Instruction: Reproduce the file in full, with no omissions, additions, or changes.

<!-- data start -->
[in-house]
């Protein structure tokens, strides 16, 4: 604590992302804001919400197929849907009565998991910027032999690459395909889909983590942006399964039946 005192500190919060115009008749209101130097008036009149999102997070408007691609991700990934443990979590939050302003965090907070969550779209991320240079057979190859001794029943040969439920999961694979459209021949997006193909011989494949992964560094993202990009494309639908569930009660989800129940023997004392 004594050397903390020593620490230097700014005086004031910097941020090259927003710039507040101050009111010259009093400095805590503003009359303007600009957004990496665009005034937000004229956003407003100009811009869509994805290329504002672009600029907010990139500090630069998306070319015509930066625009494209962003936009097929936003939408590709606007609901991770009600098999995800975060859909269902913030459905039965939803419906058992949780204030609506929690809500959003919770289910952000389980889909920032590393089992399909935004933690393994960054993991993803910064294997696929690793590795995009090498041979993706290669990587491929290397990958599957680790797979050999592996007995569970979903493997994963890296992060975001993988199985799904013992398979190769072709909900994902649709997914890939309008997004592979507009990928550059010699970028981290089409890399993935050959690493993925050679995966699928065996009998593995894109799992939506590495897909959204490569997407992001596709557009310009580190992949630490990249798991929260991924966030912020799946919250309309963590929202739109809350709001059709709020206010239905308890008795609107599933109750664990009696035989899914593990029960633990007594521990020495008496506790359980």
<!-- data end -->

[in-house]
């Protein structure tokens, strides 16, 4: 604590992302804001919400197929849907009565998991910027032999690459395909889909983590942006399964039946 005192500190919060115009008749209101130097008036009149999102997070408007691609991700990934443990979590939050302003965090907070969550779209991320240079057979190859001794029943040969439920999961694979459209021949997006193909011989494949992964560094993202990009494309639908569930009660989800129940023997004392 004594050397903390020593620490230097700014005086004031910097941020090259927003710039507040101050009111010259009093400095805590503003009359303007600009957004990496665009005034937000004229956003407003100009811009869509994805290329504002672009600029907010990139500090630069998306070319015509930066625009494209962003936009097929936003939408590709606007609901991770009600098999995800975060859909269902913030459905039965939803419906058992949780204030609506929690809500959003919770289910952000389980889909920032590393089992399909935004933690393994960054993991993803910064294997696929690793590795995009090498041979993706290669990587491929290397990958599957680790797979050999592996007995569970979903493997994963890296992060975001993988199985799904013992398979190769072709909900994902649709997914890939309008997004592979507009990928550059010699970028981290089409890399993935050959690493993925050679995966699928065996009998593995894109799992939506590495897909959204490569997407992001596709557009310009580190992949630490990249798991929260991924966030912020799946919250309309963590929202739109809350709001059709709020206010239905308890008795609107599933109750664990009696035989899914593990029960633990007594521990020495008496506790359980």